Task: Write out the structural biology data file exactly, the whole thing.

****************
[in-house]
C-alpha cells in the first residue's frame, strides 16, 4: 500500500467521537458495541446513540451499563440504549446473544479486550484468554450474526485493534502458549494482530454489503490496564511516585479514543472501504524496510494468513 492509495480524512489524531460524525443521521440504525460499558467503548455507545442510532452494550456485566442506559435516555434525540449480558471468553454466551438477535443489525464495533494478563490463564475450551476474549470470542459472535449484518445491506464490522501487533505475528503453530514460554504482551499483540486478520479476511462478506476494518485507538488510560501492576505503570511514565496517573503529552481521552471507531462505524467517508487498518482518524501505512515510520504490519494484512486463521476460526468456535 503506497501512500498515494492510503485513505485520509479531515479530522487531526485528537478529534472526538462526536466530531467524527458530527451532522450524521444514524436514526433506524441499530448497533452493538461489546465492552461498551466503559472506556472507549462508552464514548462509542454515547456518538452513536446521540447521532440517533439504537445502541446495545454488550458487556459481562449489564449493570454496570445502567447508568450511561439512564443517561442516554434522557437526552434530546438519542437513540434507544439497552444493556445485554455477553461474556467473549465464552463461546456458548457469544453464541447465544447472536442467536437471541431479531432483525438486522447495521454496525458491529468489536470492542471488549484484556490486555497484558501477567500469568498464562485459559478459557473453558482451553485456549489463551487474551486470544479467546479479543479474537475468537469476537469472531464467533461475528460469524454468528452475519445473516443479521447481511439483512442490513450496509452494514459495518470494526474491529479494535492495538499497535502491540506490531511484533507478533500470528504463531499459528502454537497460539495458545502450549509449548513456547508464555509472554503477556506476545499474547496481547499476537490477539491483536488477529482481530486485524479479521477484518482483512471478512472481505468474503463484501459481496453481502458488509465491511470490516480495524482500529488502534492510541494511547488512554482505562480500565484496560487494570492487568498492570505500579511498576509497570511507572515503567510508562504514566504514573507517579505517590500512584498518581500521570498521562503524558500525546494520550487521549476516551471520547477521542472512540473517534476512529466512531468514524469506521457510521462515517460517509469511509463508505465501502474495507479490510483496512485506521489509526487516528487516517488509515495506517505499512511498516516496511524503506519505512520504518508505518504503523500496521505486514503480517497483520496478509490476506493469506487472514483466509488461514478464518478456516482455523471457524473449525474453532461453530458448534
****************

[in-house]
C-alpha cells in the first residue's frame, strides 16, 4: 500500500467521537458495541446513540451499563440504549446473544479486550484468554450474526485493534502458549494482530454489503490496564511516585479514543472501504524496510494468513 492509495480524512489524531460524525443521521440504525460499558467503548455507545442510532452494550456485566442506559435516555434525540449480558471468553454466551438477535443489525464495533494478563490463564475450551476474549470470542459472535449484518445491506464490522501487533505475528503453530514460554504482551499483540486478520479476511462478506476494518485507538488510560501492576505503570511514565496517573503529552481521552471507531462505524467517508487498518482518524501505512515510520504490519494484512486463521476460526468456535 503506497501512500498515494492510503485513505485520509479531515479530522487531526485528537478529534472526538462526536466530531467524527458530527451532522450524521444514524436514526433506524441499530448497533452493538461489546465492552461498551466503559472506556472507549462508552464514548462509542454515547456518538452513536446521540447521532440517533439504537445502541446495545454488550458487556459481562449489564449493570454496570445502567447508568450511561439512564443517561442516554434522557437526552434530546438519542437513540434507544439497552444493556445485554455477553461474556467473549465464552463461546456458548457469544453464541447465544447472536442467536437471541431479531432483525438486522447495521454496525458491529468489536470492542471488549484484556490486555497484558501477567500469568498464562485459559478459557473453558482451553485456549489463551487474551486470544479467546479479543479474537475468537469476537469472531464467533461475528460469524454468528452475519445473516443479521447481511439483512442490513450496509452494514459495518470494526474491529479494535492495538499497535502491540506490531511484533507478533500470528504463531499459528502454537497460539495458545502450549509449548513456547508464555509472554503477556506476545499474547496481547499476537490477539491483536488477529482481530486485524479479521477484518482483512471478512472481505468474503463484501459481496453481502458488509465491511470490516480495524482500529488502534492510541494511547488512554482505562480500565484496560487494570492487568498492570505500579511498576509497570511507572515503567510508562504514566504514573507517579505517590500512584498518581500521570498521562503524558500525546494520550487521549476516551471520547477521542472512540473517534476512529466512531468514524469506521457510521462515517460517509469511509463508505465501502474495507479490510483496512485506521489509526487516528487516517488509515495506517505499512511498516516496511524503506519505512520504518508505518504503523500496521505486514503480517497483520496478509490476506493469506487472514483466509488461514478464518478456516482455523471457524473449525474453532461453530458448534